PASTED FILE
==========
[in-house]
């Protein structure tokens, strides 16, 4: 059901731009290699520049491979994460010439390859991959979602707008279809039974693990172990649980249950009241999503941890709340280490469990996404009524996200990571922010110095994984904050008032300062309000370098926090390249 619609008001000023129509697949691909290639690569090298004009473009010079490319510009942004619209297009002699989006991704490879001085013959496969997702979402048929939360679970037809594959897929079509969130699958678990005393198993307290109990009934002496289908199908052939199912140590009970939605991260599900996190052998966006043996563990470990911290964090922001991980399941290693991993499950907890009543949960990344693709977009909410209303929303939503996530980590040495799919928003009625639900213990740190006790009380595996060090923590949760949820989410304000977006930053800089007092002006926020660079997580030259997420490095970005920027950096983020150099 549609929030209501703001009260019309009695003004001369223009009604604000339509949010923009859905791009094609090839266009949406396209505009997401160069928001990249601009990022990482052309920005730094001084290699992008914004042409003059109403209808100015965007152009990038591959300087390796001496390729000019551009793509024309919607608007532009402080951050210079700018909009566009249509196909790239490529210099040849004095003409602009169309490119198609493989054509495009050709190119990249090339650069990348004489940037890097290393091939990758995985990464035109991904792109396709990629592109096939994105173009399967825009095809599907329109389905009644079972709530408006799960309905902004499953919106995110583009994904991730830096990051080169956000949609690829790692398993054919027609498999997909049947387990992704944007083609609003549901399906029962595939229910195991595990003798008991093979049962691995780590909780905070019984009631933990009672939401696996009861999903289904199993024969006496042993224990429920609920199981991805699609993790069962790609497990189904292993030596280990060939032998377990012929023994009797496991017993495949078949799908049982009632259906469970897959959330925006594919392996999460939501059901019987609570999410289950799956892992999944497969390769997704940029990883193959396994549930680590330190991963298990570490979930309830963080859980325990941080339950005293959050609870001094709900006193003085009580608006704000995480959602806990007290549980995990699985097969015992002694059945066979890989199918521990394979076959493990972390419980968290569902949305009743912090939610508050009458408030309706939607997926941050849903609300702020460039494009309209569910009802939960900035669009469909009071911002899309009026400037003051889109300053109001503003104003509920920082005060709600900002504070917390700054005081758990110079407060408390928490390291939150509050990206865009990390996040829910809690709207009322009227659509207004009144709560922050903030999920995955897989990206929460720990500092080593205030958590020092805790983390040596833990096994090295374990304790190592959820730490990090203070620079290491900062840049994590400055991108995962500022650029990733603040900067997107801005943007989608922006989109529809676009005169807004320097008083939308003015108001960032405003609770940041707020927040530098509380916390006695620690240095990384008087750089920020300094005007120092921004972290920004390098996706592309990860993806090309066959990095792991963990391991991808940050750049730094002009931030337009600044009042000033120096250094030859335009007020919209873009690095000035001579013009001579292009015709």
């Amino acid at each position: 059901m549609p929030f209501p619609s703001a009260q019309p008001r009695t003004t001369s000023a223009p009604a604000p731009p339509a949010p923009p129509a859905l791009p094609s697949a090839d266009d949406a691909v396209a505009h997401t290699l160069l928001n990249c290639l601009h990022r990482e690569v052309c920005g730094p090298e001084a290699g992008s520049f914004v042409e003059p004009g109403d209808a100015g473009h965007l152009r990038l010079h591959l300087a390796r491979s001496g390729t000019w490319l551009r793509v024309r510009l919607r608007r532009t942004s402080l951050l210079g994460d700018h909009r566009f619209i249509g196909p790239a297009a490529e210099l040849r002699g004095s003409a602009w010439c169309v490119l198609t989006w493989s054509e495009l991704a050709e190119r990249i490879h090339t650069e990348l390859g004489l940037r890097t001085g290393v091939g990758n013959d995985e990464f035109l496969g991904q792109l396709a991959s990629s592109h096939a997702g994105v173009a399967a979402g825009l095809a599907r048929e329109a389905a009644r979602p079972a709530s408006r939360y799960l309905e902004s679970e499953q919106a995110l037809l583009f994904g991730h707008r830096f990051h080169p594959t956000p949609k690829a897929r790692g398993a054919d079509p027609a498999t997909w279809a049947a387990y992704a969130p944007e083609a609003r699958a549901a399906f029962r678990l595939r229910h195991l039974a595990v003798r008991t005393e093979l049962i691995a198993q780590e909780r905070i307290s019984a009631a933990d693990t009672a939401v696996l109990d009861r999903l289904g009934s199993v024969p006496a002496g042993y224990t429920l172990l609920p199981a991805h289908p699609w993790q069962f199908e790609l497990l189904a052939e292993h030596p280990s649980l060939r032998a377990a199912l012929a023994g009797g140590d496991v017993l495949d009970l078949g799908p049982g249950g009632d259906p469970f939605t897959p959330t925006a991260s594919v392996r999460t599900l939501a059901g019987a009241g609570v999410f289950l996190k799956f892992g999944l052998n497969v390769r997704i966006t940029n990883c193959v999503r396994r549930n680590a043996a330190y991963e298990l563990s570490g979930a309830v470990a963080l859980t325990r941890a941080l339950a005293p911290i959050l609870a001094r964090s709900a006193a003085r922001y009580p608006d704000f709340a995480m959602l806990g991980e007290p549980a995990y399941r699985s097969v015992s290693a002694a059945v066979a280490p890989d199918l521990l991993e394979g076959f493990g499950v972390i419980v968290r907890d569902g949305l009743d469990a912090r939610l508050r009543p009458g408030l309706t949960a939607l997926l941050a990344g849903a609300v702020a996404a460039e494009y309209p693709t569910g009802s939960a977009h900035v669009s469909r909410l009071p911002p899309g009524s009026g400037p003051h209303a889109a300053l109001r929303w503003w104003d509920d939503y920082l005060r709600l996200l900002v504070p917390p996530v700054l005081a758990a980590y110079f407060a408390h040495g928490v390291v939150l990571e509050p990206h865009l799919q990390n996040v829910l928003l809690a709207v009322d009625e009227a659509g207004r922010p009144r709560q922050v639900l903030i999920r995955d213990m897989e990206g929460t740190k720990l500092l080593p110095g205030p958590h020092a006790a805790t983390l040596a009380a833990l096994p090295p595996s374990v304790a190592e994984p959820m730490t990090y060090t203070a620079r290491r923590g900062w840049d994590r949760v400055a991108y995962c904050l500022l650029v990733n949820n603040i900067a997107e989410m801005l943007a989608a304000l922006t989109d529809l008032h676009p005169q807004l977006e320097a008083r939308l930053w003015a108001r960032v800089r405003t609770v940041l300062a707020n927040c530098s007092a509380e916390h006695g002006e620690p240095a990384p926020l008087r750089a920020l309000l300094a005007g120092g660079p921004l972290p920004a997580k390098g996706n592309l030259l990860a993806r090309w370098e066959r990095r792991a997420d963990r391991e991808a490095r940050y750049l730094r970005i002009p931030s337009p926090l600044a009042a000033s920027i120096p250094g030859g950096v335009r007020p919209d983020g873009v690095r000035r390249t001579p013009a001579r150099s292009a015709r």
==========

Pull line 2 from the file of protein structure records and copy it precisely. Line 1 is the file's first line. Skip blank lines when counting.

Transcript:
């Protein structure tokens, strides 16, 4: 059901731009290699520049491979994460010439390859991959979602707008279809039974693990172990649980249950009241999503941890709340280490469990996404009524996200990571922010110095994984904050008032300062309000370098926090390249 619609008001000023129509697949691909290639690569090298004009473009010079490319510009942004619209297009002699989006991704490879001085013959496969997702979402048929939360679970037809594959897929079509969130699958678990005393198993307290109990009934002496289908199908052939199912140590009970939605991260599900996190052998966006043996563990470990911290964090922001991980399941290693991993499950907890009543949960990344693709977009909410209303929303939503996530980590040495799919928003009625639900213990740190006790009380595996060090923590949760949820989410304000977006930053800089007092002006926020660079997580030259997420490095970005920027950096983020150099 549609929030209501703001009260019309009695003004001369223009009604604000339509949010923009859905791009094609090839266009949406396209505009997401160069928001990249601009990022990482052309920005730094001084290699992008914004042409003059109403209808100015965007152009990038591959300087390796001496390729000019551009793509024309919607608007532009402080951050210079700018909009566009249509196909790239490529210099040849004095003409602009169309490119198609493989054509495009050709190119990249090339650069990348004489940037890097290393091939990758995985990464035109991904792109396709990629592109096939994105173009399967825009095809599907329109389905009644079972709530408006799960309905902004499953919106995110583009994904991730830096990051080169956000949609690829790692398993054919027609498999997909049947387990992704944007083609609003549901399906029962595939229910195991595990003798008991093979049962691995780590909780905070019984009631933990009672939401696996009861999903289904199993024969006496042993224990429920609920199981991805699609993790069962790609497990189904292993030596280990060939032998377990012929023994009797496991017993495949078949799908049982009632259906469970897959959330925006594919392996999460939501059901019987609570999410289950799956892992999944497969390769997704940029990883193959396994549930680590330190991963298990570490979930309830963080859980325990941080339950005293959050609870001094709900006193003085009580608006704000995480959602806990007290549980995990699985097969015992002694059945066979890989199918521990394979076959493990972390419980968290569902949305009743912090939610508050009458408030309706939607997926941050849903609300702020460039494009309209569910009802939960900035669009469909009071911002899309009026400037003051889109300053109001503003104003509920920082005060709600900002504070917390700054005081758990110079407060408390928490390291939150509050990206865009990390996040829910809690709207009322009227659509207004009144709560922050903030999920995955897989990206929460720990500092080593205030958590020092805790983390040596833990096994090295374990304790190592959820730490990090203070620079290491900062840049994590400055991108995962500022650029990733603040900067997107801005943007989608922006989109529809676009005169807004320097008083939308003015108001960032405003609770940041707020927040530098509380916390006695620690240095990384008087750089920020300094005007120092921004972290920004390098996706592309990860993806090309066959990095792991963990391991991808940050750049730094002009931030337009600044009042000033120096250094030859335009007020919209873009690095000035001579013009001579292009015709």